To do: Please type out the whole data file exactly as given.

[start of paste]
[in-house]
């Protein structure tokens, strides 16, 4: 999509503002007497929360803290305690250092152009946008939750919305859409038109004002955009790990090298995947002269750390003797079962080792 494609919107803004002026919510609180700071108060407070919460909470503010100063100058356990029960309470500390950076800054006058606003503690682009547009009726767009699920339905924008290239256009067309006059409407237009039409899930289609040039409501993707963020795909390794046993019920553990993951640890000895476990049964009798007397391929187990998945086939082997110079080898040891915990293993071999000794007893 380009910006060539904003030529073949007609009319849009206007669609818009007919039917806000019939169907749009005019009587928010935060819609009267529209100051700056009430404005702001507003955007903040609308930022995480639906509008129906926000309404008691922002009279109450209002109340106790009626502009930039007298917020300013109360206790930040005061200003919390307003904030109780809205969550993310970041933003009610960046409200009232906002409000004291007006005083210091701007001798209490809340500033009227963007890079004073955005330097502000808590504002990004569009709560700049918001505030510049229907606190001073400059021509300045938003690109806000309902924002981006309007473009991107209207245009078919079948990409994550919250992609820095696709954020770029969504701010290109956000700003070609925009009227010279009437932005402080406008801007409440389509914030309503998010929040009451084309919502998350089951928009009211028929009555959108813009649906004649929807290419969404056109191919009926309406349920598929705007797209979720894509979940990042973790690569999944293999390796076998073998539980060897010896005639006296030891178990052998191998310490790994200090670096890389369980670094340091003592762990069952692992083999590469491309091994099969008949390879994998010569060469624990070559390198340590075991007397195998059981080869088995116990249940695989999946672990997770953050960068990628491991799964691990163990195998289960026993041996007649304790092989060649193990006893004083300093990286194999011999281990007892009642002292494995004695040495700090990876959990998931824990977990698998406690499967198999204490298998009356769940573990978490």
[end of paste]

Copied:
[in-house]
């Protein structure tokens, strides 16, 4: 999509503002007497929360803290305690250092152009946008939750919305859409038109004002955009790990090298995947002269750390003797079962080792 494609919107803004002026919510609180700071108060407070919460909470503010100063100058356990029960309470500390950076800054006058606003503690682009547009009726767009699920339905924008290239256009067309006059409407237009039409899930289609040039409501993707963020795909390794046993019920553990993951640890000895476990049964009798007397391929187990998945086939082997110079080898040891915990293993071999000794007893 380009910006060539904003030529073949007609009319849009206007669609818009007919039917806000019939169907749009005019009587928010935060819609009267529209100051700056009430404005702001507003955007903040609308930022995480639906509008129906926000309404008691922002009279109450209002109340106790009626502009930039007298917020300013109360206790930040005061200003919390307003904030109780809205969550993310970041933003009610960046409200009232906002409000004291007006005083210091701007001798209490809340500033009227963007890079004073955005330097502000808590504002990004569009709560700049918001505030510049229907606190001073400059021509300045938003690109806000309902924002981006309007473009991107209207245009078919079948990409994550919250992609820095696709954020770029969504701010290109956000700003070609925009009227010279009437932005402080406008801007409440389509914030309503998010929040009451084309919502998350089951928009009211028929009555959108813009649906004649929807290419969404056109191919009926309406349920598929705007797209979720894509979940990042973790690569999944293999390796076998073998539980060897010896005639006296030891178990052998191998310490790994200090670096890389369980670094340091003592762990069952692992083999590469491309091994099969008949390879994998010569060469624990070559390198340590075991007397195998059981080869088995116990249940695989999946672990997770953050960068990628491991799964691990163990195998289960026993041996007649304790092989060649193990006893004083300093990286194999011999281990007892009642002292494995004695040495700090990876959990998931824990977990698998406690499967198999204490298998009356769940573990978490």